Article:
A new study by the Cohen Children’s Medical Center in New York has found that texting while driving has surpassed drunken driving as the number killer of teens in the United States.
The study found that more than 3,000 teens die each year as a result of texting while driving and that another 300,000 are injured in texting related accidents. In comparison, about 2,700 teens die each year as a result of drunken driving accidents.
Texting while driving is a crime in North Carolina. The North Carolina texting law specifically states:
§ 20‑137.4A. Unlawful use of mobile telephone for text messaging or electronic mail.
(a) Offense. – It shall be unlawful for any person to operate a vehicle on a public street or highway or public vehicular area while using a mobile telephone to:
(1) Manually enter multiple letters or text in the device as a means of communicating with another person; or
(2) Read any electronic mail or text message transmitted to the device or stored within the device, provided that this prohibition shall not apply to any name or number stored in the device nor to any caller identification information.
(a1) Motor Carrier Offense. – It shall be unlawful for any person to operate a commercial motor vehicle subject to Part 390 or 392 of Title 49 of the Code of Federal Regulations on a public street or highway or public vehicular area while using a mobile telephone or other electronic device in violation of those Parts. Nothing in this subsection shall be construed to prohibit the use of hands‑free technology.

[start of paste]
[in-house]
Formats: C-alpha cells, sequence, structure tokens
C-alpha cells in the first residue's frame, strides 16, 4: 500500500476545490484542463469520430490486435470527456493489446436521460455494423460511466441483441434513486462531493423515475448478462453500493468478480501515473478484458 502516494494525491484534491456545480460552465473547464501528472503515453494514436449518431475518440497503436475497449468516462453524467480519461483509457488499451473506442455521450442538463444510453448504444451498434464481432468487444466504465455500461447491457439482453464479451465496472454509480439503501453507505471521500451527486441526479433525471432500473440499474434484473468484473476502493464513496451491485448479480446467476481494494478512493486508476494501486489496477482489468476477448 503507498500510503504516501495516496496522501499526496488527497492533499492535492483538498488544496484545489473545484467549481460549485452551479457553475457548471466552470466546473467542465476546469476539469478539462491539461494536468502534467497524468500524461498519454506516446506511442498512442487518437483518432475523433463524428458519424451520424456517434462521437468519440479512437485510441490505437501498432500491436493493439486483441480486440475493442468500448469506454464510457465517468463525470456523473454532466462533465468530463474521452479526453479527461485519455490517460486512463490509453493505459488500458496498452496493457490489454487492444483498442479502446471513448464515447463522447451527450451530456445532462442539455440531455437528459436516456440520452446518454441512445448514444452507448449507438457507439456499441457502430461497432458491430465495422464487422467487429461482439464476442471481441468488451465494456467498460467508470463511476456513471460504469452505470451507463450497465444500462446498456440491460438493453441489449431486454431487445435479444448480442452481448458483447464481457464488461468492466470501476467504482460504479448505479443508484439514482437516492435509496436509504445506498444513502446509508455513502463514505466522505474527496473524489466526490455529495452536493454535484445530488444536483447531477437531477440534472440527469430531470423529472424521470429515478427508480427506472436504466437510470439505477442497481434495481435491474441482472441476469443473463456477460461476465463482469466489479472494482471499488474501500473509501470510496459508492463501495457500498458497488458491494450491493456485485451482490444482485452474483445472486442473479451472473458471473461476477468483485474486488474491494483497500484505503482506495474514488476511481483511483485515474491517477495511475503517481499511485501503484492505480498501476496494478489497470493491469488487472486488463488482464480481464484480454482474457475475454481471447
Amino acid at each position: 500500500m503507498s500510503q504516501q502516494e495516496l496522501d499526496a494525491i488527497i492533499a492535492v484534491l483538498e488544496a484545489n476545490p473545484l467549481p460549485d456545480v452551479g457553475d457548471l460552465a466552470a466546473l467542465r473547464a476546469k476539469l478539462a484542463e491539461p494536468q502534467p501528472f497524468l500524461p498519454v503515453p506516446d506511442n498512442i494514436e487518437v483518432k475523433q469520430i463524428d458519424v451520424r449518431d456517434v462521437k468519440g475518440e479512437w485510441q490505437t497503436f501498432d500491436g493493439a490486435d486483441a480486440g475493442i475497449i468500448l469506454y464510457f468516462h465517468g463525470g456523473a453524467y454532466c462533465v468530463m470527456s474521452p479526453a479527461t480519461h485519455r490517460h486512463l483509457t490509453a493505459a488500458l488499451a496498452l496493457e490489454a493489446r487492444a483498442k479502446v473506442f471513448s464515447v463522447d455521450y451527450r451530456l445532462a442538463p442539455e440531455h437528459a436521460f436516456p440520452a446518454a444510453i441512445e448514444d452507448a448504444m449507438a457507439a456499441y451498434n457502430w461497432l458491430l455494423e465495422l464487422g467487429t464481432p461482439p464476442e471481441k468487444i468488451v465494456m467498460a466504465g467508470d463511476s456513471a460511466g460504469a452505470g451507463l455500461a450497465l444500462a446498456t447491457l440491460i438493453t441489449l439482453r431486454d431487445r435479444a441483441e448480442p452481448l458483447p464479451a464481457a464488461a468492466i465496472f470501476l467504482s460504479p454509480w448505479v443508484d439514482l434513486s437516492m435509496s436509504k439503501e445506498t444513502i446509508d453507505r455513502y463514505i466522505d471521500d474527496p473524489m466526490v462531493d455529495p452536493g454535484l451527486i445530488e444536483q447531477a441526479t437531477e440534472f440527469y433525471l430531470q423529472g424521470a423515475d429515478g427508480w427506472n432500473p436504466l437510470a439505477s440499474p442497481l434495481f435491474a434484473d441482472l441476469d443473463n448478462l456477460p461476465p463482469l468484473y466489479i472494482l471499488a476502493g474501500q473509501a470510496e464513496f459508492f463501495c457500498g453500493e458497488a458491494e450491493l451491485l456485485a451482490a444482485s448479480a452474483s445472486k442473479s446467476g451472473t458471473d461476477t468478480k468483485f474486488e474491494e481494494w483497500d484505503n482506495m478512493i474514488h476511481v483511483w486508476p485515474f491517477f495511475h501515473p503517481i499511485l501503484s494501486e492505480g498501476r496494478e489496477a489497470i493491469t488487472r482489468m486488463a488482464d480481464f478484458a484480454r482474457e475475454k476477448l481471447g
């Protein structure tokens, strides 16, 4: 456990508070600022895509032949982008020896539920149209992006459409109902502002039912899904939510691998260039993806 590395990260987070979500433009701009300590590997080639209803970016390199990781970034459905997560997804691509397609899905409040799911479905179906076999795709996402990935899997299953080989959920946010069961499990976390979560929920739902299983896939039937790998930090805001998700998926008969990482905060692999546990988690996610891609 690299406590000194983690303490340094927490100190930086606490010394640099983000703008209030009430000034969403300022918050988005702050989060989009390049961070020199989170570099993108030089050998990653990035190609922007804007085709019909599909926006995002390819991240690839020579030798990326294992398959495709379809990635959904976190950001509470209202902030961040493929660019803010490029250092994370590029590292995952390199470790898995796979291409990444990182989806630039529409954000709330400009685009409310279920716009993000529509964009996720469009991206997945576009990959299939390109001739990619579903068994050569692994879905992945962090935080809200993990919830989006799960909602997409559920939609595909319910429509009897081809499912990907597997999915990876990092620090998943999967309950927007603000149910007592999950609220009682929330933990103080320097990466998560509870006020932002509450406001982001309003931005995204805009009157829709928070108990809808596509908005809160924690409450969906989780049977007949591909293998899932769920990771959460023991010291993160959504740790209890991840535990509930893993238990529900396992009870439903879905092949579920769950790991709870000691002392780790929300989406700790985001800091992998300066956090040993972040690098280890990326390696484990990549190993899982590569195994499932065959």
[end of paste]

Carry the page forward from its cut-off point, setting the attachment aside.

(b) Exceptions. – The provisions of this section shall not apply to:
(1) The operator of a vehicle that is lawfully parked or stopped.
(2) Any of the following while in the performance of their official duties: a law enforcement officer; a member of a fire department; or the operator of a public or private ambulance.
(3) The use of factory‑installed or aftermarket global positioning systems (GPS) or wireless communications devices used to transmit or receive data as part of a digital dispatch system.
(4) The use of voice operated technology.
(c) Penalty. – A violation of this section while operating a school bus, as defined in G.S. 20‑137.4(a)(4), shall be a Class 2 misdemeanor and shall be punishable by a fine of not less than one hundred dollars ($100.00). Any other violation of this section shall be an infraction and shall be punishable by a fine of one hundred dollars ($100.00) and the costs of court.
No drivers license points or insurance surcharge shall be assessed as a result of a violation of this section. Failure to comply with the provisions of this section shall not constitute negligence per se or contributory negligence per se by the operator in any action for the recovery of damages arising out of the operation, ownership, or maintenance of a vehicle. (2009‑135, s. 2; 2012‑78, s. 9.)